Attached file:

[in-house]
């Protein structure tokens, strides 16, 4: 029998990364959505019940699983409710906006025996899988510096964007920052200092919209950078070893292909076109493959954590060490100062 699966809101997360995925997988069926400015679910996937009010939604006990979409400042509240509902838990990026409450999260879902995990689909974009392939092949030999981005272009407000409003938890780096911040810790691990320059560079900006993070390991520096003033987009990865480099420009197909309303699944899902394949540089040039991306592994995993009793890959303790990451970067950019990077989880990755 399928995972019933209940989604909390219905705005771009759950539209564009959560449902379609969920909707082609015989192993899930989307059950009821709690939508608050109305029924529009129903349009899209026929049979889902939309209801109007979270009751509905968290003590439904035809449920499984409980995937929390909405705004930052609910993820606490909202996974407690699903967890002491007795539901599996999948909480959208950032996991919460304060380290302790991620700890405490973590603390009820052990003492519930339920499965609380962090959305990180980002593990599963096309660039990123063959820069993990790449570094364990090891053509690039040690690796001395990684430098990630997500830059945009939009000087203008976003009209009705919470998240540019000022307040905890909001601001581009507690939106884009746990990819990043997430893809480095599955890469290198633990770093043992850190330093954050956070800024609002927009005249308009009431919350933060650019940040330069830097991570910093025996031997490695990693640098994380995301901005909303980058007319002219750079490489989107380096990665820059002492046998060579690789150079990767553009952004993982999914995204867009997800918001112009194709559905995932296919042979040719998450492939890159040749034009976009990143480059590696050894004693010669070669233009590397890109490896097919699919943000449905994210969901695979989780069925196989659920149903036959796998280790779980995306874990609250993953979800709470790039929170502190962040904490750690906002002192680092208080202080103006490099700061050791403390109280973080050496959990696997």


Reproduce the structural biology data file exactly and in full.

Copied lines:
[in-house]
């Protein structure tokens, strides 16, 4: 029998990364959505019940699983409710906006025996899988510096964007920052200092919209950078070893292909076109493959954590060490100062 699966809101997360995925997988069926400015679910996937009010939604006990979409400042509240509902838990990026409450999260879902995990689909974009392939092949030999981005272009407000409003938890780096911040810790691990320059560079900006993070390991520096003033987009990865480099420009197909309303699944899902394949540089040039991306592994995993009793890959303790990451970067950019990077989880990755 399928995972019933209940989604909390219905705005771009759950539209564009959560449902379609969920909707082609015989192993899930989307059950009821709690939508608050109305029924529009129903349009899209026929049979889902939309209801109007979270009751509905968290003590439904035809449920499984409980995937929390909405705004930052609910993820606490909202996974407690699903967890002491007795539901599996999948909480959208950032996991919460304060380290302790991620700890405490973590603390009820052990003492519930339920499965609380962090959305990180980002593990599963096309660039990123063959820069993990790449570094364990090891053509690039040690690796001395990684430098990630997500830059945009939009000087203008976003009209009705919470998240540019000022307040905890909001601001581009507690939106884009746990990819990043997430893809480095599955890469290198633990770093043992850190330093954050956070800024609002927009005249308009009431919350933060650019940040330069830097991570910093025996031997490695990693640098994380995301901005909303980058007319002219750079490489989107380096990665820059002492046998060579690789150079990767553009952004993982999914995204867009997800918001112009194709559905995932296919042979040719998450492939890159040749034009976009990143480059590696050894004693010669070669233009590397890109490896097919699919943000449905994210969901695979989780069925196989659920149903036959796998280790779980995306874990609250993953979800709470790039929170502190962040904490750690906002002192680092208080202080103006490099700061050791403390109280973080050496959990696997």